Arizona -(Ammoland.com)- Brazil has extremely strict gun control laws and relatively few firearms. It is estimated there are about 17 million firearms in Brazil. Only 5.4 million are legally owned by private parties. 2.2 million are owned by the military and police, and 9.5 million are illegally possessed. It would take centuries of rigorous enforcement of gun confiscation to reach that level in the United States, if it ever were possible. There are over 400 million firearms in private hands in the United States. A number comparable to Brazil’s 17 million guns and 200 million people would be 28 million guns for the United States 330 million people.
Brazil has a very high murder rate. Brazil’s level of murder is currently about 39 per 100,000 people. Brazil is in the top 20 nations for homicide in the world.
One of the candidates leading the field for October’s 2018 presidential election — hardline conservative Jair Bolsonaro — has promised to allow law-abiding citizens to arm themselves, a popular pledge in the nation with by far the most homicides of the entire world. Even before then, Congress may debate legislation to overturn the “disarmament statute,” a law that effectively bans civilian gun ownership, except in rare circumstances. The proposal would allow Brazilians with clean criminal records who pass psychological and firearm exams to buy up to six weapons.
“Everyday, everywhere you look, the criminal is armed with a high-powered weapon as the citizen tries to hide,” Rogerio Peninha Mendonca, the lawmaker behind the proposal, said in an interview. “What we want is for the citizen to be more capable of defending himself.”
In 1980, Brazil had a homicide rate of about 12 per 100,000 people, only a little higher than the United States with a homicide rate of 10.2 in the same year. In 2017, 37 years later, the United States homicide rate dropped in half to 5.2, while Brazil’s rate more than tripled to over 39.
Between 1980 and 2017, the United States incrementally restored Second Amendment rights while the number of guns owned per capita increased from .75 to 1.25, or 67%. Brazil took the opposite approach, placing numerous restrictions on gun ownership.
It is virtually impossible for a private Brazilian to obtain a permit to carry a gun outside of their home, or to legally use it for defense inside their home.
In the United States, self-defense inside the home is a treasured right, Constitutionally protected in American law. The carry of firearms outside the home has become common. There are over 16 million permits to carry guns in the United States. 12 states do not require a permit to carry a gun concealed, and 30 states do not require a permit to carry a gun openly.
Private firearms In the United States will reach 430 million by the end of 2018. To reduce to only 28 million guns, 400 million would need to be confiscated. The United States, with about 1.25 guns per person, had a homicide rate of 5.2 per 100,000 in 2017. Brazil, with .085 guns per person, less than 7% that of the United States, has a homicide rate more than seven times as great as the United States.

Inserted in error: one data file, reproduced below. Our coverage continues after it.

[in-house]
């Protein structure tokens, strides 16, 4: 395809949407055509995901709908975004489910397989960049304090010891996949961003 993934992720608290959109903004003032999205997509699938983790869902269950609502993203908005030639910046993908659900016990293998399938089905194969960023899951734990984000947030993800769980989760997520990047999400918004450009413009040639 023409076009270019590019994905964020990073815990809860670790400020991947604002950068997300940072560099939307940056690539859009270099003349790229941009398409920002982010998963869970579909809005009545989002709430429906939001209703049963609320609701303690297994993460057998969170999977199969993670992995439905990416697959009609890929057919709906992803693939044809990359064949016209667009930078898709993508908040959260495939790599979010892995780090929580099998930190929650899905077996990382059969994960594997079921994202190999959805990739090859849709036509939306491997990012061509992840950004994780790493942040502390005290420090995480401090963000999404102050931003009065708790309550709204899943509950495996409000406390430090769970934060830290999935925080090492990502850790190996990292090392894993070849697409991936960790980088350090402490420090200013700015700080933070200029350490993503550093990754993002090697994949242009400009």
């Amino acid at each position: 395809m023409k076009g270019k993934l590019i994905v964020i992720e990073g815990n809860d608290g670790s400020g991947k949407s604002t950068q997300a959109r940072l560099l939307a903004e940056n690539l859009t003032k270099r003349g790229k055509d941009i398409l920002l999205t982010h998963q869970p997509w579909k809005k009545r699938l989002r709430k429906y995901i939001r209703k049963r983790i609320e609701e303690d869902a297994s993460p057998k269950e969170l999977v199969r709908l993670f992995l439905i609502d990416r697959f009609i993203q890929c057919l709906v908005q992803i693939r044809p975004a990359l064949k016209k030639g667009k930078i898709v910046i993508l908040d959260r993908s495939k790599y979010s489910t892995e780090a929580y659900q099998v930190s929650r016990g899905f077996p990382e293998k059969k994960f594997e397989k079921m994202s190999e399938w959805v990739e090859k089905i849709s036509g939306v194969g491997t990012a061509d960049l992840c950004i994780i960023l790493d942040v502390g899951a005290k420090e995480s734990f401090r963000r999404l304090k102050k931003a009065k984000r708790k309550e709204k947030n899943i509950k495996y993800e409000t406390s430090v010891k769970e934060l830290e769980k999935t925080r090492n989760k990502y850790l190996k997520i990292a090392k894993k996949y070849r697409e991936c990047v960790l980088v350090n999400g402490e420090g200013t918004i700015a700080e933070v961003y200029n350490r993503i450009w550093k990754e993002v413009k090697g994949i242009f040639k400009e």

Most Western countries saw a remarkable drop in homicides from the early 1990s to the middle 2010s. Both Australia and the United States saw their homicide rates drop in half, in spite of their opposite approach to gun ownership and self-defense.
Brazil’s homicide rate nearly doubled. Brazil attempted Australia’s approach of extreme restrictions on gun ownership in 2003. It did not work. Homicides leveled off for a few years, then climbed dramatically to the current levels near 40 per 100,000.
Looking to the United States, some Brazilian politicians believe allowing law-abiding citizens to defend themselves could reduce the high homicide rate in Brazil. At a minimum, it would allow the law abiding a fighting chance against armed criminals.
Brazil’s experience shows that few illegal firearms are necessary for very high homicide rates. Moreover, many of Brazil’s illegal firearms are made in homes and small shops in the black market. A favorite firearm of Brazilian criminal is the small shop black-market submachine gun.
Submachine guns are some of the easiest repeating firearms to make in small shops.
Brazil’s experience shows it is unlikely that restrictions on gun ownership will have any effect on homicide levels.
©2018 by Dean Weingarten: Permission to share is granted when this notice is included.
About Dean Weingarten:
Dean Weingarten has been a peace officer, a military officer, was on the University of Wisconsin Pistol Team for four years, and was first certified to teach firearms safety in 1973. He taught the Arizona concealed carry course for fifteen years until the goal of constitutional carry was attained. He has degrees in meteorology and mining engineering, and recently retired from the Department of Defense after a 30 year career in Army Research, Development, Testing, and Evaluation.